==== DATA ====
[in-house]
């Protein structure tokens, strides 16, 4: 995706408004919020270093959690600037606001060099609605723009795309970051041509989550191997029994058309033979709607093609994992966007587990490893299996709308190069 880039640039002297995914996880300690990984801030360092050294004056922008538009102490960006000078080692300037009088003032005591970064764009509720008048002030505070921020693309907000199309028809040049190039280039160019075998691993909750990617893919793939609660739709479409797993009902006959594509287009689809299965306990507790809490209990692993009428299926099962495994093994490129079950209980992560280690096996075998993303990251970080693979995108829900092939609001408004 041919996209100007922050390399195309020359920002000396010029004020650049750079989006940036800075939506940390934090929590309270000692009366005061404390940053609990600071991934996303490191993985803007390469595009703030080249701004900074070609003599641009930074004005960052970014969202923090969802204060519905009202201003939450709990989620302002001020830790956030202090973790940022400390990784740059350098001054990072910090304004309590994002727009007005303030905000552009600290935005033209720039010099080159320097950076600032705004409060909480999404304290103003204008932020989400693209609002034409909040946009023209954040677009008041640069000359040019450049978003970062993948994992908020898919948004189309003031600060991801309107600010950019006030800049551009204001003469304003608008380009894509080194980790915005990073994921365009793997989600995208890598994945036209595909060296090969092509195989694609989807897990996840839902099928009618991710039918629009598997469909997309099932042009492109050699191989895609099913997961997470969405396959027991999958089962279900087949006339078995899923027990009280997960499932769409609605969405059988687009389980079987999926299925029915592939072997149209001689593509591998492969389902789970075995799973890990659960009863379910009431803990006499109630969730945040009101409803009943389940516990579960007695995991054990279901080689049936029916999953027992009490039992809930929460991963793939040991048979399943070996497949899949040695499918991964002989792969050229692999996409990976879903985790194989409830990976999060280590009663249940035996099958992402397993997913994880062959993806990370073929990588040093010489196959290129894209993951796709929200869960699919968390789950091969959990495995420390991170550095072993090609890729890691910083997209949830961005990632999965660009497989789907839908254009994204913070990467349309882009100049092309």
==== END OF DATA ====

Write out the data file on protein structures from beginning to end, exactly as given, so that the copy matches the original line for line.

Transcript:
[in-house]
């Protein structure tokens, strides 16, 4: 995706408004919020270093959690600037606001060099609605723009795309970051041509989550191997029994058309033979709607093609994992966007587990490893299996709308190069 880039640039002297995914996880300690990984801030360092050294004056922008538009102490960006000078080692300037009088003032005591970064764009509720008048002030505070921020693309907000199309028809040049190039280039160019075998691993909750990617893919793939609660739709479409797993009902006959594509287009689809299965306990507790809490209990692993009428299926099962495994093994490129079950209980992560280690096996075998993303990251970080693979995108829900092939609001408004 041919996209100007922050390399195309020359920002000396010029004020650049750079989006940036800075939506940390934090929590309270000692009366005061404390940053609990600071991934996303490191993985803007390469595009703030080249701004900074070609003599641009930074004005960052970014969202923090969802204060519905009202201003939450709990989620302002001020830790956030202090973790940022400390990784740059350098001054990072910090304004309590994002727009007005303030905000552009600290935005033209720039010099080159320097950076600032705004409060909480999404304290103003204008932020989400693209609002034409909040946009023209954040677009008041640069000359040019450049978003970062993948994992908020898919948004189309003031600060991801309107600010950019006030800049551009204001003469304003608008380009894509080194980790915005990073994921365009793997989600995208890598994945036209595909060296090969092509195989694609989807897990996840839902099928009618991710039918629009598997469909997309099932042009492109050699191989895609099913997961997470969405396959027991999958089962279900087949006339078995899923027990009280997960499932769409609605969405059988687009389980079987999926299925029915592939072997149209001689593509591998492969389902789970075995799973890990659960009863379910009431803990006499109630969730945040009101409803009943389940516990579960007695995991054990279901080689049936029916999953027992009490039992809930929460991963793939040991048979399943070996497949899949040695499918991964002989792969050229692999996409990976879903985790194989409830990976999060280590009663249940035996099958992402397993997913994880062959993806990370073929990588040093010489196959290129894209993951796709929200869960699919968390789950091969959990495995420390991170550095072993090609890729890691910083997209949830961005990632999965660009497989789907839908254009994204913070990467349309882009100049092309």